• 25th Place: RES|Zenith (Menat), UYU|NL (Akuma), CO|Dogura (M. Bison), UYU|JB (Rashid), RB|Bonchan (Karin), SB|801 Strider (G), AK|Kichipa-mu (Zangief), FD|Fujimura (Ibuki)

Tekken World Tour Finals 2019 note 

  • 1st Place: THY|Chikurin (Geese, Akuma)
  • 2nd Place: Fate|Ulsan (Kazumi, Bob)
  • 3rd Place: ROX Dragons|Knee (Paul, Steve, Bryan)
  • 4th Place: Radiance RB|Anakin (Jack-7)
  • 5th Place: UYU|Double (Law), YAMASA|Nobi (Dragunov)
  • 7th Place: UYU|LowHigh (Shaheen), JDCR (Dragunov)

Tropes Common To This Community

  • The Ace: Now has its own page.
  • Always Someone Better:
    • Japan, for many, many years to the USA. Reasons being that their communities are much more tight-knit, while the USA is too large of a place for optimal ease of travel.
    • For a long time, Korea was this to everyone else for the Tekken scene. As of the tail end of The New '10s, Pakistan rose to prominence and subsequently became this for Korea.
    • It's a bit of a meme that this is still the case back home for any player that manages to win at the world championship level.
  • Arrogant Kung-Fu Guy: A LOT of competitors act like this towards each other, especially if they have the skills the back it up. It either paints them in a negative light or is entertaining it its own right.
  • Button Mashing: The "desperation" form of the trope is highly discouraged by the community. In some instances (like, for example, getting free from a dizzy), it's normal and necessary.
  • Cavalier Competitor: Although far less common than the Spirited Competitor, there are many. In particular, they're the players who pick characters/teams "because they're fun" and not simply because they're more likely to win with them. These are the types of players that tend to appear in local/weekly tournaments more than regionals/majors. As such, the widespread community may not hear of them often, but they're likely to be a hometown hero.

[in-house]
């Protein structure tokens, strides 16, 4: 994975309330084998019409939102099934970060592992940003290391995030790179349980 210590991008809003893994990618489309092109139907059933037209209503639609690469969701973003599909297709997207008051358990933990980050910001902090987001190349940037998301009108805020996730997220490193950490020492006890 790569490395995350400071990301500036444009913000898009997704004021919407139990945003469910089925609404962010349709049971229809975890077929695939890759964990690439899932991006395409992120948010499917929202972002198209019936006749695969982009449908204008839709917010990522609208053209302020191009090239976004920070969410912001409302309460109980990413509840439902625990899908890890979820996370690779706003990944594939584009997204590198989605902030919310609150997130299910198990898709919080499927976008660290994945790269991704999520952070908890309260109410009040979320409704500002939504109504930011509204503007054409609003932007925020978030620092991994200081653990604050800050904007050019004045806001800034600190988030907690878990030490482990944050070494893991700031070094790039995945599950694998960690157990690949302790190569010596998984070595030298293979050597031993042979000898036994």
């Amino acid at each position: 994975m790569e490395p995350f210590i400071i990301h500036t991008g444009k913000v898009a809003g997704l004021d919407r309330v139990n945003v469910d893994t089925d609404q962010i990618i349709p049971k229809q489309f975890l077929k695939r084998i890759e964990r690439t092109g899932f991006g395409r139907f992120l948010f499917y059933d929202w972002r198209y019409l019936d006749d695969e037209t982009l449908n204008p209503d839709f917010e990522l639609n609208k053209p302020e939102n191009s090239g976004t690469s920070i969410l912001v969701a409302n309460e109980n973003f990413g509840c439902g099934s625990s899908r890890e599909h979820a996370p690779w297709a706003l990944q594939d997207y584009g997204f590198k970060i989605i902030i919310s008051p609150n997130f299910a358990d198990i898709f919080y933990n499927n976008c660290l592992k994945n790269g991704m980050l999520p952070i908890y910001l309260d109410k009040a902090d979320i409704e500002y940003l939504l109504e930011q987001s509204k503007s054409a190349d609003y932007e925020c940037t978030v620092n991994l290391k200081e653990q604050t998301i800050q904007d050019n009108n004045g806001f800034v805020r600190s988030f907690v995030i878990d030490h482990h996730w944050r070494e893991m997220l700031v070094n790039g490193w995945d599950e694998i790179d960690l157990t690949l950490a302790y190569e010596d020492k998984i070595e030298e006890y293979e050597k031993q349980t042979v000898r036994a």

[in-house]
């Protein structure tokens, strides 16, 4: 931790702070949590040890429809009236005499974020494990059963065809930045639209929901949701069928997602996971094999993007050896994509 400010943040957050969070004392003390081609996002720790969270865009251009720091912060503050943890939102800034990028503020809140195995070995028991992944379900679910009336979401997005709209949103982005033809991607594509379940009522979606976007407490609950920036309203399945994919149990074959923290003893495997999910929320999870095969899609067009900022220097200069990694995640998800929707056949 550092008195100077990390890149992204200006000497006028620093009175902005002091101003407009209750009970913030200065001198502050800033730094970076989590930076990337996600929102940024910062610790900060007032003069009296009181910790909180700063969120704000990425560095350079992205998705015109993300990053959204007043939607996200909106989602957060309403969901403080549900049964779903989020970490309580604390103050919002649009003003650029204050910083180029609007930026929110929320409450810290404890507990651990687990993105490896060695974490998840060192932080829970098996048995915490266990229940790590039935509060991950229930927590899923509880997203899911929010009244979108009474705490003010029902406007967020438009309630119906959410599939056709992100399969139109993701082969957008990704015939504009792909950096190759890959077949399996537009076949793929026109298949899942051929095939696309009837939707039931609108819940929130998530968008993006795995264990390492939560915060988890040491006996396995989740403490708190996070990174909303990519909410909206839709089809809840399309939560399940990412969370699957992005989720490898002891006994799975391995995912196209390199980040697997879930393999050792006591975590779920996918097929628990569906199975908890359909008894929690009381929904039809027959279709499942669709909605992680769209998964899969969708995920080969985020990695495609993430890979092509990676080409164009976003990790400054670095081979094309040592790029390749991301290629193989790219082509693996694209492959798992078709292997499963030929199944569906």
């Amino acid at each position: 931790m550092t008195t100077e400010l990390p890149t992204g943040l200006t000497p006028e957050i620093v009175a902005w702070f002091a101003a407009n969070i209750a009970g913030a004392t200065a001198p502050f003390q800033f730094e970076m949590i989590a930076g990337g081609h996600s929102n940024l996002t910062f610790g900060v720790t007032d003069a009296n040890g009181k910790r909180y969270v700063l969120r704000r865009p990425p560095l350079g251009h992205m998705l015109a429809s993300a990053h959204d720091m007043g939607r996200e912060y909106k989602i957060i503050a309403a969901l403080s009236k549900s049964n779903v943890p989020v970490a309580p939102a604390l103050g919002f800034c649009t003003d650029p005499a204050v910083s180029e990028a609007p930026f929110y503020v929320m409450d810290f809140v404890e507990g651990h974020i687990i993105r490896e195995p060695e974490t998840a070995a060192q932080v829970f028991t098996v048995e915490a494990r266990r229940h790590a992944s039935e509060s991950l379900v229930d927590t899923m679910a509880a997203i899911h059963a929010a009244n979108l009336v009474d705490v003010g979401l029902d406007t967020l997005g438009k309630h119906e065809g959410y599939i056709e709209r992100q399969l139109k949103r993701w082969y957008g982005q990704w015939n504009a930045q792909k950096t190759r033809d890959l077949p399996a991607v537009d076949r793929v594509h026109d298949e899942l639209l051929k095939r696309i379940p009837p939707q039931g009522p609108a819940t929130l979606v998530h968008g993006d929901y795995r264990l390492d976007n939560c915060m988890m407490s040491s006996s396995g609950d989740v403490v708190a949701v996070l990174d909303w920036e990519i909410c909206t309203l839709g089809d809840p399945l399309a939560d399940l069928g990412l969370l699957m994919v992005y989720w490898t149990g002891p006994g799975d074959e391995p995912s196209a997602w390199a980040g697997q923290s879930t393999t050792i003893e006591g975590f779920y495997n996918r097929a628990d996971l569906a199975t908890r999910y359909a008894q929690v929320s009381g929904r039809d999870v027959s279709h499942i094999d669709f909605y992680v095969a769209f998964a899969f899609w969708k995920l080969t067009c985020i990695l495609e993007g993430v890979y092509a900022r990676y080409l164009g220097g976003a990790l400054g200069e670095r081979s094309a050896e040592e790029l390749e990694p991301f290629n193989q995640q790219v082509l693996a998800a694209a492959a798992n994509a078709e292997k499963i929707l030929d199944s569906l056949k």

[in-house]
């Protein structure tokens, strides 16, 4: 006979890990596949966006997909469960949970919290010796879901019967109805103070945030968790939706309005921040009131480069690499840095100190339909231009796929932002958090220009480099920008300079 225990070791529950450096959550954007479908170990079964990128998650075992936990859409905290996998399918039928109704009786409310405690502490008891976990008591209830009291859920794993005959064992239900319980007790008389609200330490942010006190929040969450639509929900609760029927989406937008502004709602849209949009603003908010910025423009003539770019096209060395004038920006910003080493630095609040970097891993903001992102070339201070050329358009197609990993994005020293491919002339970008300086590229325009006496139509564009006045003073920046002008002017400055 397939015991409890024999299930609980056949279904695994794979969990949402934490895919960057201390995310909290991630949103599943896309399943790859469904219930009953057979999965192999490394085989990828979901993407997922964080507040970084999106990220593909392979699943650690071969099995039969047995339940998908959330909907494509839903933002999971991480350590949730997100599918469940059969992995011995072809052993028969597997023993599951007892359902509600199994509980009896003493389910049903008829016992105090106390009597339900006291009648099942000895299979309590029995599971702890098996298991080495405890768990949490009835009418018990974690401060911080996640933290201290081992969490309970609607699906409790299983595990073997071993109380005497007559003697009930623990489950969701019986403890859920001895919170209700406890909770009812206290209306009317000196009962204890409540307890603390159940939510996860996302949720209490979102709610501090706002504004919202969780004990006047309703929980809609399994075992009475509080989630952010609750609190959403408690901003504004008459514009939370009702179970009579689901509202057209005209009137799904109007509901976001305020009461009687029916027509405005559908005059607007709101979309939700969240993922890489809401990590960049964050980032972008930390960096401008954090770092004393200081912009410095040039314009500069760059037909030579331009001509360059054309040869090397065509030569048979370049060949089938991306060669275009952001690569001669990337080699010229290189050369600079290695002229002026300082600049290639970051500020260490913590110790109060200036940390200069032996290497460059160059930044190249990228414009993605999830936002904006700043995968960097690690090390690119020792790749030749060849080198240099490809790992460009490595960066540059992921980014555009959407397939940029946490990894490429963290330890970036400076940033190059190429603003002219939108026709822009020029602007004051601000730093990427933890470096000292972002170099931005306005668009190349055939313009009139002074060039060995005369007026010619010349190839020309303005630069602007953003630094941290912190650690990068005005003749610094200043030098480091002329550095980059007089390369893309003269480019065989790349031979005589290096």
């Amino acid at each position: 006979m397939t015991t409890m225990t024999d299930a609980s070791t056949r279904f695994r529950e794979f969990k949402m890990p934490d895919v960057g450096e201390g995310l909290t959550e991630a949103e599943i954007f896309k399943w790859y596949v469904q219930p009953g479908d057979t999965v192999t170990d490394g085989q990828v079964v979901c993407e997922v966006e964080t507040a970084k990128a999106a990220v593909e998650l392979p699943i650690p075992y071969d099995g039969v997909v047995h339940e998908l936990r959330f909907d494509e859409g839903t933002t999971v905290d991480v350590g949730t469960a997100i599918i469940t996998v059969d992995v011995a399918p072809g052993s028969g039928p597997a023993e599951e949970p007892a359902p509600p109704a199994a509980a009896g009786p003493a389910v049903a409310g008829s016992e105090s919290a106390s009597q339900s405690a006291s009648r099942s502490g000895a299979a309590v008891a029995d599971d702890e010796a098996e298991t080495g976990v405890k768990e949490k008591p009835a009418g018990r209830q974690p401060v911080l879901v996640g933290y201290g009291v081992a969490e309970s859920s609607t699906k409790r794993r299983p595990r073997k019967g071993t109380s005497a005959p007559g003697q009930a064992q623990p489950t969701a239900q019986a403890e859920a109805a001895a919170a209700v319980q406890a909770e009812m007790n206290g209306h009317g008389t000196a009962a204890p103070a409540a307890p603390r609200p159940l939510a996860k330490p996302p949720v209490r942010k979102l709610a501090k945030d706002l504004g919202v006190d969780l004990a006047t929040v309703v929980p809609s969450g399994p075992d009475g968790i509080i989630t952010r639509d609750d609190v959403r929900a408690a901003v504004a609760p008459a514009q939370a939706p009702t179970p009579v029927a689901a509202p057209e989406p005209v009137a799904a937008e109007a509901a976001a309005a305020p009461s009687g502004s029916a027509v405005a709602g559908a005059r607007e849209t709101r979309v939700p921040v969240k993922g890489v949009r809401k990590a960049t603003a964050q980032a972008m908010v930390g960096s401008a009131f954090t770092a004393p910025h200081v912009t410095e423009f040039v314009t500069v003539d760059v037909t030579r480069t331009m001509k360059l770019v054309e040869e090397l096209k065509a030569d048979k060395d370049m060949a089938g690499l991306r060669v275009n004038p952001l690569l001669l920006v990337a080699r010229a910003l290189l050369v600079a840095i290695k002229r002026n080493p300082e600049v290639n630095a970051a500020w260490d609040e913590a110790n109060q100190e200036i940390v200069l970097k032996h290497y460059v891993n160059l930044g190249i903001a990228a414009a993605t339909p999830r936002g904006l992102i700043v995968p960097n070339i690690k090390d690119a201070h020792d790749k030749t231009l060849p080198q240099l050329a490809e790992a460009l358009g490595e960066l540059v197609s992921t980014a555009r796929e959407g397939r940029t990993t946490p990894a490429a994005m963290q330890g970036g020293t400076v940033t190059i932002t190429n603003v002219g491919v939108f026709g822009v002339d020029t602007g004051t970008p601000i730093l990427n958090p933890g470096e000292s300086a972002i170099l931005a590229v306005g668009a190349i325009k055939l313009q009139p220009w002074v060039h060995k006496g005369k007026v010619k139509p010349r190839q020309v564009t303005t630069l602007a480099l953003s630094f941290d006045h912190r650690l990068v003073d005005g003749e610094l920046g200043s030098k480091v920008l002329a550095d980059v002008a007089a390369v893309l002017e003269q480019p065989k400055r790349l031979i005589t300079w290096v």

• Celebrity Endorsement:
    • The sponsorship phenomenon that has taken off since 2010.
    • Most live streams are sponsored by a number of companies, as well. Usually companies that make apparel, accessories or peripherals for gamers.
    • Popular Apex fighting game community was endorsed by Nintendo in 2015.
  • Challenge Gamer: Hell yeah. Kind of necessary when everyone's competing against each other to be the best.
  • Character Tiers: To be expected in any game. Disputes about tiers range from mid disagreement to vitriolic, but patches and notes tend to move characters around quite a bit for any game made since the seventh generation of game consoles or so.
  • Combat by Champion: Whenever the top player from one region/nation plays the top player from another. In particular, some tournaments have 5v5 team battles or "Money Matches" to proclaim one region officially better than another.
  • Complacent Gaming Syndrome: This was called That Damn Ken at some point for a reason. (Although, that strictly came from the Xbox Live community rather than the FGC.)
    • Abridged Arena Array: Mostly within the Super Smash Bros. community, due to Smash having stages of various size with a number of hazards, unlike most fighting games where the only difference between stages is the appearance. While rare, it does happen in other games as well, such as Street Fighter V where 4 stages are banned.